Finally, we will look at the City of Edmond’s migration plan from 40+ ArcView 3x licenses, shapefiles, coverages and ArcInfo to ArcGIS, ArcIMS and the Geodatabase.
The existing map data in the City of Edmond were a digital City Street Map with no coordinate reference and hard copies of ½ section base maps. Most of the utility construction plans were on 35mm microfilm and few of those were “As-Built”. There was a very low confidence level in any existing data set.
The first project was the GPS collection of a street centerline map. The City had obtained a copy of the 1990 TIGER data, but we could only achieve a 70% address match rate against our utility account file. Centerline data was collected for every street in the city using a vehicle mounted GPS receiver. At the same time, the beginning and ending address for each block was recorded. The resulting address coverage allowed us to achieve a 99% address match rate. The horizontal accuracy of this data set is 3-10ft.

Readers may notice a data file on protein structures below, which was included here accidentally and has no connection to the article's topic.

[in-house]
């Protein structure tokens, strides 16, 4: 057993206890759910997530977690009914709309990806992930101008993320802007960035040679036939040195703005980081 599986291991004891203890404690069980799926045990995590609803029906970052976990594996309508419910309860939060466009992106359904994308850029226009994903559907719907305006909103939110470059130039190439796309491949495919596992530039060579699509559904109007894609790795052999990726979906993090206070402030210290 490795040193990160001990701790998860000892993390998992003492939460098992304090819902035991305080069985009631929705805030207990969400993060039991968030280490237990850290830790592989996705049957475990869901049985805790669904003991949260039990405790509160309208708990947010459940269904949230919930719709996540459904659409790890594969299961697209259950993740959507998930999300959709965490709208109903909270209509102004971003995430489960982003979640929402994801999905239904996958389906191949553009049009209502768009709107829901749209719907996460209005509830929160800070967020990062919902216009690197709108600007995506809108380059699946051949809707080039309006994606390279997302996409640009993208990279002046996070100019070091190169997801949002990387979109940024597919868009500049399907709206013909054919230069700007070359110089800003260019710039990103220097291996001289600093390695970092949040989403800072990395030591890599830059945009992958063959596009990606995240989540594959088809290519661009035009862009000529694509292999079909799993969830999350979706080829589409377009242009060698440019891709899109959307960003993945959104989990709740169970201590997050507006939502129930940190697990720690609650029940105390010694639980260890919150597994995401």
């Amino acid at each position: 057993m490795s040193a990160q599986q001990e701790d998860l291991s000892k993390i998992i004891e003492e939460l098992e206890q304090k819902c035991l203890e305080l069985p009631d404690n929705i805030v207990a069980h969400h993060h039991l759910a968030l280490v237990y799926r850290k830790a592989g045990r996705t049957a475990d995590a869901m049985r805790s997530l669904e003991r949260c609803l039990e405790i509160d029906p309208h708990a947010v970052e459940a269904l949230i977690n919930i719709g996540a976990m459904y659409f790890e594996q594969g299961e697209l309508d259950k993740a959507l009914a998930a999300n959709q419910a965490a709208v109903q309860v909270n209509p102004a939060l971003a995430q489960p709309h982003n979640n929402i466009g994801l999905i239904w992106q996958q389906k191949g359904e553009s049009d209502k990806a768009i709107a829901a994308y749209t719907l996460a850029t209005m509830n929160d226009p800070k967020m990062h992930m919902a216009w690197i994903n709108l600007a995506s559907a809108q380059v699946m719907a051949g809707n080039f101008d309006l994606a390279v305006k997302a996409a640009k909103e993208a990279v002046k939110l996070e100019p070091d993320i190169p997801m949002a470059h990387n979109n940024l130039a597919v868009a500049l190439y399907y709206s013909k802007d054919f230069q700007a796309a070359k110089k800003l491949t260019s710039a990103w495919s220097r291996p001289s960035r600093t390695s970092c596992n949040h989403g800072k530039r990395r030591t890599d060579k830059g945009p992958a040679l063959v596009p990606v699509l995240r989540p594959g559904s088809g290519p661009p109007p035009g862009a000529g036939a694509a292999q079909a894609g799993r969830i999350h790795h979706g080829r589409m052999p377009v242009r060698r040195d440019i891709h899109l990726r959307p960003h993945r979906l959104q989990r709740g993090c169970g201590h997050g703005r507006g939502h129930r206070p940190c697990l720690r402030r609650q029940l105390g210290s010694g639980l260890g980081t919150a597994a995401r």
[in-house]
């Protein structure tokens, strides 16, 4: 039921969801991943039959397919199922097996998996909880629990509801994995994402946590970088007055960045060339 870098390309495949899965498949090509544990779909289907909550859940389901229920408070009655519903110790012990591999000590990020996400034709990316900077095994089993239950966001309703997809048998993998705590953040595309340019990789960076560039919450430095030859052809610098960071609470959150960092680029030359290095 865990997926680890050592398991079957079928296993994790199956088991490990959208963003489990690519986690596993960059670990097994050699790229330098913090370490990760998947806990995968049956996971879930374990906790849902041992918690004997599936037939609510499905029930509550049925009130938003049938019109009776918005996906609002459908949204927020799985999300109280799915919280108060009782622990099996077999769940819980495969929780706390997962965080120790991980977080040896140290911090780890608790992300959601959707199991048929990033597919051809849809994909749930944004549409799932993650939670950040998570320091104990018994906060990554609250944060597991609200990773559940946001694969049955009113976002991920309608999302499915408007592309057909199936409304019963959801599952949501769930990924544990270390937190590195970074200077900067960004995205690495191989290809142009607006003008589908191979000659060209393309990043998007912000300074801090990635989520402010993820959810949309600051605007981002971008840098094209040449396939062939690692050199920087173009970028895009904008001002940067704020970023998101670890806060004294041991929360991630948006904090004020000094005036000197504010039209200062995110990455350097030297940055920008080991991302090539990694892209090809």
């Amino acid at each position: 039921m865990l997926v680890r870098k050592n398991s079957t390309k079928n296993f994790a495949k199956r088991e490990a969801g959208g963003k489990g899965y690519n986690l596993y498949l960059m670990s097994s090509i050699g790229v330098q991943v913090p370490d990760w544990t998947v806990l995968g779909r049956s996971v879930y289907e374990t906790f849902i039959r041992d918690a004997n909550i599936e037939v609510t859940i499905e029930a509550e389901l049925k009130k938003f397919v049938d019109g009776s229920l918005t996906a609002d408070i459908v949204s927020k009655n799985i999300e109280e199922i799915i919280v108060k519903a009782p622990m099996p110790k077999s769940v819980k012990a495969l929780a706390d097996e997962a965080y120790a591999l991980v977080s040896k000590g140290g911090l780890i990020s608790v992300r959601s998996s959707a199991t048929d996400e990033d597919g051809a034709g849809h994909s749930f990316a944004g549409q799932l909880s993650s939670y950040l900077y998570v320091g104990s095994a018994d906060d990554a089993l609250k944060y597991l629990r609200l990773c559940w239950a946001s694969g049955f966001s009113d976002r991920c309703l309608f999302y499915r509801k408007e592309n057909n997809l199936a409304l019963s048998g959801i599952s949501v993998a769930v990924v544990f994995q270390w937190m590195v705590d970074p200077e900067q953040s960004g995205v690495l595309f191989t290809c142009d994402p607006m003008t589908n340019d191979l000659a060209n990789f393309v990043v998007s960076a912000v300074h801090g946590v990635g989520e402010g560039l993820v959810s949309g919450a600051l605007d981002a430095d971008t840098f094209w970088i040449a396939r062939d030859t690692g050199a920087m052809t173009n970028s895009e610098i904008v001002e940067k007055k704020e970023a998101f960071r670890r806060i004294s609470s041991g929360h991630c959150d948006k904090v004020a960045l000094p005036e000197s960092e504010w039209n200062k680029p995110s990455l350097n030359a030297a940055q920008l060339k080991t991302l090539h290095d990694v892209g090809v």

Digital Ortho Photos, Planimetric and Topographic Data
Prior to any GIS activities, the Engineering Department had a highly accurate GPS monument network developed in the City. Based on this, they had digital ortho photos and topography created by drainage basin for 75% of the City. In 1997, GIS had planimetric data (building footprints, fence lines, vegetation areas, hydrography, paving edges) created from the same aerial photography to use as a base for all of the City’s data layers. In 2001, the City updated the original planimetric data and the black and white aerial photography with color photography. The City also had LIDAR data collected and 2 foot contour topographic data developed for the entire city limits. The horizontal accuracy of the digital photography is +-5 foot, the planimetric data is +- 2.5 ft, and the topographic data follows National Map Accuracy Standards for 2 ft contour data.